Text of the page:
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11 Jul 2003

Invited to watch a comedy movie? New viral marketing stunt has similar impact to real virus, Sophos warns

Bill Gates of Microsoft was attacked with a custard pie by Belgian anarchists Sophos technical support has received a number of reports from customers concerned about an email which invites users to visit a website to view comedy video clips, such as one of Bill Gates being hit with a custard pie by Belgian anarchists.

If users follow the link in the email, they are invited to install an application called "Internet Optimizer" (IO) onto their computer from a website run by Avenue Media NV, based in the Caribbean island of Curacao.

An end-user license agreement (EULA) for IO is displayed, stating that by viewing the movie the user is giving permission to send an invitation to view video clips to all addresses found in the user's Outlook address book and via instant messaging systems.

"In consideration for viewing of video content, Avenue Media may send email to your Microsoft Outlook contacts and/or send instant messages to your IM contacts offering the video to them on your behalf. By viewing the video content, you expressly consent to said activity."

Worryingly, the EULA for "Internet Optimizer" continues:

"For your convenience, [IO] automatically updates itself and any other [IO]-installed software to the latest available versions at periodic intervals. In consideration for this feature, you grant Avenue Media access to your machine to automatically update [IO], add new features and other benefits, and periodically install and uninstall optional software packages."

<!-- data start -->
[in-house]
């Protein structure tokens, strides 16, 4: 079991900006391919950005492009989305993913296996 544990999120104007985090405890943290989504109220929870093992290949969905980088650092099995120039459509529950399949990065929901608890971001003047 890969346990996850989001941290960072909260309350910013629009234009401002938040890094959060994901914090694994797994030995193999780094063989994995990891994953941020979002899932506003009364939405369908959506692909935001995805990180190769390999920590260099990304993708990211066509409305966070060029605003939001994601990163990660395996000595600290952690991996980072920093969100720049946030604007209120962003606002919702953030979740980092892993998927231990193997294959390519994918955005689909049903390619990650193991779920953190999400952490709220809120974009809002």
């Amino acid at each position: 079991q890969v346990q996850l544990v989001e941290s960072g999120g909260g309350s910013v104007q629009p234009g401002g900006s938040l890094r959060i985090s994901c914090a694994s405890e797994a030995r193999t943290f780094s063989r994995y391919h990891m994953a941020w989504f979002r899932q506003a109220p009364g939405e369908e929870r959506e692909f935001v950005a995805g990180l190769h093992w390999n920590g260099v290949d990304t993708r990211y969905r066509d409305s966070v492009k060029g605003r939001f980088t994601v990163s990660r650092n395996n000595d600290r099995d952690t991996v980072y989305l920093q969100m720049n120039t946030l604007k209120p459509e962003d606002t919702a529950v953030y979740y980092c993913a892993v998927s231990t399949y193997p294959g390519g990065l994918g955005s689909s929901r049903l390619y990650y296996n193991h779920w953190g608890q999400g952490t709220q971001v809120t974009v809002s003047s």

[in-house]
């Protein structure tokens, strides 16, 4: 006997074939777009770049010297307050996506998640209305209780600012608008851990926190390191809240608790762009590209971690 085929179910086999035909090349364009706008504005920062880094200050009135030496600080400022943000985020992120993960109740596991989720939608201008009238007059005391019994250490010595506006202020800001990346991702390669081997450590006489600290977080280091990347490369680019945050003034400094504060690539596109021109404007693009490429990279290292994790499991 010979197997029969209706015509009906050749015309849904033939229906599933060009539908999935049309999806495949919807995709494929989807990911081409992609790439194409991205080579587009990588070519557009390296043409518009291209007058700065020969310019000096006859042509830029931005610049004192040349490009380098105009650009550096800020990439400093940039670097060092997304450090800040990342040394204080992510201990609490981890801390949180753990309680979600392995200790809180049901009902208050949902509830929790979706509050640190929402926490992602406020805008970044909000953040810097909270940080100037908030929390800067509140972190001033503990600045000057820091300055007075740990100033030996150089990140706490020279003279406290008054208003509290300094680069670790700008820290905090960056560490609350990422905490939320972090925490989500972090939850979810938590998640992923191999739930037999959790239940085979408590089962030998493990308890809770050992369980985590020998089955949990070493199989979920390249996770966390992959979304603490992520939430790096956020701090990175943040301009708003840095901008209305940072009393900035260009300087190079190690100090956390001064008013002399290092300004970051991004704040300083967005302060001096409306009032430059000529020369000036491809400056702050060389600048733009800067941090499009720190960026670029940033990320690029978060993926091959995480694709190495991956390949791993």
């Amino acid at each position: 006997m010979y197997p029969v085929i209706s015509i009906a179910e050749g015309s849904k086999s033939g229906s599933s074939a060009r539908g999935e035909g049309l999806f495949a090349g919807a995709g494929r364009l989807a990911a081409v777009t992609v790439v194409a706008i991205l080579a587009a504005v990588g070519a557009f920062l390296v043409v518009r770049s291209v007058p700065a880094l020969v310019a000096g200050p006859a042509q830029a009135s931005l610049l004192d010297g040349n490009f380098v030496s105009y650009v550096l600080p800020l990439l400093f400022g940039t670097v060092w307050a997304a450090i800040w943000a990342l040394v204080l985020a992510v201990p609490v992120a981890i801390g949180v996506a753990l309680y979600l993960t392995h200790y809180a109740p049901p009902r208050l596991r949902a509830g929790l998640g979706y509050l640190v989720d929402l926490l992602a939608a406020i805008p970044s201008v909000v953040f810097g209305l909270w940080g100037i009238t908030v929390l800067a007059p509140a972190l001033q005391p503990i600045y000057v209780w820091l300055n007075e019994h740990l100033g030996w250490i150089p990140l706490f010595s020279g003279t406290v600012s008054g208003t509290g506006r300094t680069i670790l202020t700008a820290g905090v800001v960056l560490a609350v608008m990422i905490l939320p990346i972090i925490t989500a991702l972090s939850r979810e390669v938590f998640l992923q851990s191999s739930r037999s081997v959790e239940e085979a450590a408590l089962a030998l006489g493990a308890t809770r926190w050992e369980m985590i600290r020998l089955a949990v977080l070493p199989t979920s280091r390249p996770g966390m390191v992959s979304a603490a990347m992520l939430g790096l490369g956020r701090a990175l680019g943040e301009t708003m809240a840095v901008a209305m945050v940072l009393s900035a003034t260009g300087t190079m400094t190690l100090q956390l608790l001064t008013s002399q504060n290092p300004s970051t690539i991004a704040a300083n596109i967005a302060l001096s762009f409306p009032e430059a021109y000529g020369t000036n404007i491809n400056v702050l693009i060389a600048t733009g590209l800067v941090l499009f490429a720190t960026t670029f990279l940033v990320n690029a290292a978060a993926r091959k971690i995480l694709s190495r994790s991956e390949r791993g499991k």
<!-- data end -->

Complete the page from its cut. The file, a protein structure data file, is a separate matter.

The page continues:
Sophos is concerned that many computer users will not read the EULA with enough attention and simply grant permission for the application to be installed, without realising that emails and instant messages will be sent to all their contacts. Although this not a virus or a worm, these viral marketing campaigns have the potential to clog up a large amount of a company's email bandwidth like a mass-mailing worm.

"The makers of this email nuisance appear to have been inspired by the Friends Greeting incident of October last year which affected thousands of internet users," said Graham Cluley, senior technology consultant for Sophos Anti-Virus. "Just like then the people behind this are taking advantage of the public's reluctance to read legalese and small print."

Sophos recommends companies consider blocking access to non-work-related websites, and educate users to check with their IT department before installing unauthorised code onto their computers.

"The agreement to allow Avenue Media access to your computer to update and install code as they see fit is particularly disturbing," continued Cluley. "The decision about whether to grant such permission should only be made by an IT department fully aware of the consequences, not a user frantically clicking 'next' on a license agreement in their hurry to see a movie of Bill Gates being splattered with custard."

As well as advising users to read the small print, Sophos advises users to avoid this attack by:

  • Tightening the security of their browsers by setting "Download signed ActiveX controls" to "Disable" instead of the more common "Prompt", and ensuring that "Download unsigned ActiveX controls" is also set at "Disable".
  • Blocking access to the domains "movies-etc.com" and "internet-optimizer.com" if they are running a web proxy.

About Sophos

More than 100 million users in 150 countries rely on Sophos as the best protection against complex threats and data loss. Sophos is committed to providing complete security solutions that are simple to deploy, manage, and use and that deliver the industry's lowest total cost of ownership. Sophos offers award-winning encryption, endpoint security, web, email, mobile and network security solutions backed by SophosLabs - a global network of threat intelligence centers.

Sophos is headquartered in Boston, US and Oxford, UK. More information is available at www.sophos.com.